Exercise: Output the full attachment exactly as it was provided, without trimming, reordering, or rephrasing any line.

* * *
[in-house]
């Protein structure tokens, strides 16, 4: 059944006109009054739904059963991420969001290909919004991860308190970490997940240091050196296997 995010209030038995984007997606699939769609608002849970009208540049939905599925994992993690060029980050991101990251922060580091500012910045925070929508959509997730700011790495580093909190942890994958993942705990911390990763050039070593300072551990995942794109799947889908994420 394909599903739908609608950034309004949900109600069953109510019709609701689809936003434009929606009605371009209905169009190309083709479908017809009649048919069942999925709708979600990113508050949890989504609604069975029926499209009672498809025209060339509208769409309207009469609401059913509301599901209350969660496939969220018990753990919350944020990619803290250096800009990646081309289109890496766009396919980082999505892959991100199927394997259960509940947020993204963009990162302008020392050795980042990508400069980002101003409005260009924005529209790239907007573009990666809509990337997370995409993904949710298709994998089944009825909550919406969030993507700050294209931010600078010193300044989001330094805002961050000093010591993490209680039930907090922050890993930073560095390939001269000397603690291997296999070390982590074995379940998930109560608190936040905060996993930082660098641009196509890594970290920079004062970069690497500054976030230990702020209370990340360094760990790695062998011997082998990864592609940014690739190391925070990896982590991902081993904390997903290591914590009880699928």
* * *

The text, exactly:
[in-house]
């Protein structure tokens, strides 16, 4: 059944006109009054739904059963991420969001290909919004991860308190970490997940240091050196296997 995010209030038995984007997606699939769609608002849970009208540049939905599925994992993690060029980050991101990251922060580091500012910045925070929508959509997730700011790495580093909190942890994958993942705990911390990763050039070593300072551990995942794109799947889908994420 394909599903739908609608950034309004949900109600069953109510019709609701689809936003434009929606009605371009209905169009190309083709479908017809009649048919069942999925709708979600990113508050949890989504609604069975029926499209009672498809025209060339509208769409309207009469609401059913509301599901209350969660496939969220018990753990919350944020990619803290250096800009990646081309289109890496766009396919980082999505892959991100199927394997259960509940947020993204963009990162302008020392050795980042990508400069980002101003409005260009924005529209790239907007573009990666809509990337997370995409993904949710298709994998089944009825909550919406969030993507700050294209931010600078010193300044989001330094805002961050000093010591993490209680039930907090922050890993930073560095390939001269000397603690291997296999070390982590074995379940998930109560608190936040905060996993930082660098641009196509890594970290920079004062970069690497500054976030230990702020209370990340360094760990790695062998011997082998990864592609940014690739190391925070990896982590991902081993904390997903290591914590009880699928």